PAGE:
We are calling to preserve the last two remaining flight models of Buran in a museum in Shymkent to protect them and make them more accessible.
Thirty-five years ago, on November 15, 1988, at 3:00 UTC, a distinctive spacecraft, the Buran, thundered into space from the Soviet Baikonur Cosmodrome with remarkable noise. Named after the Central Asian winter storm, the Soviet spacecraft was a response to the American Space Shuttle.
However, it was not merely a copy; rather, it was a technologically advanced version and ahead of time. In contrast to the Space Shuttle, the Buran already featured an autopilot, enabling autonomous launch and landing without a crew. This innovation eliminated the risk to human lives during the initial launch. Unlike the U.S. Space Shuttle, the Buran served as payload during launch, attached to one of the world’s most powerful liquid-fueled rockets, the Energia. In any emergency during launch, the Energia could be shut down, allowing the Buran to detach and land safely. This safety feature was absent in the U.S. shuttle, as its rocket engines were at the rear of the spacecraft, with fuel stored in a massive orange external tank. Additionally, it had two solid rocket boosters on either side, which could not be shut down after ignition—a design flaw highlighted by the Challenger disaster in 1986.
Despite the Buran’s promising advantages, the dissolution of the Soviet Union led to financial difficulties, resulting in the cessation of the program in 1993 after no further flights. The only flown Buran, Version 1.01, was housed in MIK-112. Tragically, on May 21, 2002, the dilapidated roof collapsed, claiming eight lives, and completely destroying the Buran prototype. However, two other Burans, built for space flights but left unfinished, remain in Kazakhstan’s possession in the MZK building 80, attracting media attention from outlets such as CNN, New York Post, Daily Mail, Telegraph, Der Spiegel, Stern, GEO, National Geographic, and WIRED Magazine who reporting on the decay of these incredible machines. And we believe they will report again about it on the 35th anniversary and will shake heads why nobody is taking care about it and why these Soviet space shuttles are not moved into a museum.
On the 35th anniversary of the maiden flight, we call persist for these technological wonders to be preserved in a museum rather than left to decay. After long 35 years in a bad wet and dusty environment, it is time to retrieve the remaining two Burans from their storage.
Currently the two space orbiter are owned by Kazakh company RSC Baikonur JSC and the owner of this company is the Kazakh entrepreneur Dauren Mussa. But the Kazakh state demands these space shuttles to return to state ownership. Prolonged disagreements would not benefit these Soviet space shuttles or prevent their deterioration. Cooperation between the parties is crucial to preserving these historical artifacts for future generations.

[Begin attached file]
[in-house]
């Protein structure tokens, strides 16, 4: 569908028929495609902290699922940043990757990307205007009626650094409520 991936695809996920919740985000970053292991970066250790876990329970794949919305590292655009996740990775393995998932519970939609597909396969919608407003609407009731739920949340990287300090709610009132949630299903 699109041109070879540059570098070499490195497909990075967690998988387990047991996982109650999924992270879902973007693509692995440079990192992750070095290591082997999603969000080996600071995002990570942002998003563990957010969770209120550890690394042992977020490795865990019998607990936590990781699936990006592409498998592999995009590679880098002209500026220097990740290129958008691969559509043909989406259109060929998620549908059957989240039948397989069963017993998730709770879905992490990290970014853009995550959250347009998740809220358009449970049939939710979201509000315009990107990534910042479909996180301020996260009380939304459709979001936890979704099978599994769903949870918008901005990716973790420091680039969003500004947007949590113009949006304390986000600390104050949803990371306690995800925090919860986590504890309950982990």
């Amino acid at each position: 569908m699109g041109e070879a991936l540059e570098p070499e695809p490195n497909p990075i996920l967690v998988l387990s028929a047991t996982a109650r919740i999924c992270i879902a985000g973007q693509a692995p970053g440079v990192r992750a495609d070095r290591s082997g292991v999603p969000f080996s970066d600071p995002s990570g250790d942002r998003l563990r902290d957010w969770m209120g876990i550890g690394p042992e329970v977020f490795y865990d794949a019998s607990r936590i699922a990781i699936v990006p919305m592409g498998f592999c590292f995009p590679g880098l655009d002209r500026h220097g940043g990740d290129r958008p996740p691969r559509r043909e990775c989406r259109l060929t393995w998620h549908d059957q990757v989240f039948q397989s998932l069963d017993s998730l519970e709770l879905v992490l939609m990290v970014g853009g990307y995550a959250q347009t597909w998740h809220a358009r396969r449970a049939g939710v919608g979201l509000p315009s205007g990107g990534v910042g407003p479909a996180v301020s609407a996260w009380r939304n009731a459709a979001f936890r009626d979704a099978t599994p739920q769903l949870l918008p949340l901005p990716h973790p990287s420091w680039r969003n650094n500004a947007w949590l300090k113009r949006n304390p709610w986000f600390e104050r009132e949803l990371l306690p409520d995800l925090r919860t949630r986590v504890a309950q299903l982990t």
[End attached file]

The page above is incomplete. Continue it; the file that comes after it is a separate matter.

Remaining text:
Displaying the Buran in an accessible location, such as the bustling city of Kazakhstans 3rd largest city Shymkent, would attract numerous visitors. Given the global awareness of the Soviet space shuttle’s fate, transporting it to a museum would generate significant media coverage and draw international visitors. We propose bringing at least one Buran from the Baikonur facility to Shymkent via train or heavy transport.
The former Children’s Railway station, situated between Dendropark and the Zoo on Prospekt Baydibek Bi, would be an excellent new home. Integrating the future space museum into the surroundings of Dendropark, the zoo, the Regional Museum of History, and the Zhailaukol amusement park would create a compelling attraction for Shymkent’s residents.
The current land of the former train station is owned by the municipally owned company GU “Energy Management & Communal Economy in Shymkent”, providing the city of Shymkent an opportunity to re-purpose it for a museum. This initiative could add another landmark to the city, enhancing its recognition beyond national borders.
Let’s save the Buran and finally provide it with a secure home, making this spacecraft accessible to the public as a beacon of inspiration for all who seek to explore the realms beyond our planet.
We urge our readers to share this article to encourage the mentioned individuals and institutions to move the Soviet spacecraft to a future museum in Shymkent. We are ready to push this idea further and we are ready to help where we can.
Many thanks for your support everyone!
Article Photo: Buran at the launch pad in Baikonure Cosmodrome before its first and only flight. Photo is a free-to-use photo from The Energia-Buran Archive.